The competitive scene for the game began to appear just months after launch, with small local tournaments being organised by the game’s most avid players. Most of the game’s early competitive history is US-centric, dominated by fierce rivalries that developed between players on the East and West coasts. However, above the mass of competitors, some would rise to the top. Players like Ken, Azen, Isai and Recipherus dominated the early tournaments and were considered the best in the country. Meanwhile, other players like Chudat, Chillindude, Wife, Wes, and more were instrumental in growing the community further.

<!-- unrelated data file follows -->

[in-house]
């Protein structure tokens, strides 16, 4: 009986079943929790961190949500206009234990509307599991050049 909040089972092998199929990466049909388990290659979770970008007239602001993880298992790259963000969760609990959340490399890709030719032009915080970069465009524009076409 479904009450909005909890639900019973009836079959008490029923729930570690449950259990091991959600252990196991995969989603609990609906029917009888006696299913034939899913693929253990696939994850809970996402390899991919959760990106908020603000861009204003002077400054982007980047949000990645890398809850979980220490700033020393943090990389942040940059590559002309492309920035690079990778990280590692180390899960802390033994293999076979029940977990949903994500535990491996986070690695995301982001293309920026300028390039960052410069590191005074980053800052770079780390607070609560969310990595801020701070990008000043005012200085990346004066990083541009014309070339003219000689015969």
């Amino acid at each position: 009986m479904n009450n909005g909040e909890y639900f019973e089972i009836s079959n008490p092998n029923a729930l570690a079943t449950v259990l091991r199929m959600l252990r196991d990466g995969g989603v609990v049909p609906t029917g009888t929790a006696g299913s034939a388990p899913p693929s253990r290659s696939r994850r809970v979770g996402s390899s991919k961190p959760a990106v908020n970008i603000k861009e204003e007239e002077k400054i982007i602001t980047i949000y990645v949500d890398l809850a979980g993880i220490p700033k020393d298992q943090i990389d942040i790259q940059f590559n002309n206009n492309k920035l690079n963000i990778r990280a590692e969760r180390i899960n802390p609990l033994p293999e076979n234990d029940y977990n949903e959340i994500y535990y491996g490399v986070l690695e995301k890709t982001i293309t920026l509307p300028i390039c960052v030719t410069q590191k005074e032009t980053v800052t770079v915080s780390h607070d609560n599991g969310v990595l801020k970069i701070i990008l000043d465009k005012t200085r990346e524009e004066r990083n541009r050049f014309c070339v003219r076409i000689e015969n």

Throughout the early few years, even the largest of tournaments such as the Tournament Go series were grassroots and unsupported by Nintendo. The underground scene was kept afloat by the passion of the players, and by tournament organisers such as MattDeezie who founded the aforementioned TG series. Things changed in 2004, when Major League Gaming added Melee to their Pro Circuit esports league. As a result, competitive Melee would garner more public attention and see a massive increase in popularity. Over time and with this increase in publicity, newer stars would emerge, such as PC Chris, KoreanDJ and Mew2King, who fought to dethrone the old guard. Ultimately, Ken would rise above even these select few players, and be crowned the early King of Smash. He was notable for popularising dash dancing, a technique of rapidly dashing backwards and forwards in place without turning lag which allowed for better spacing and unpredictability, and for the Ken Combo, a simple 3-hit Marth combo that was a very effective finisher.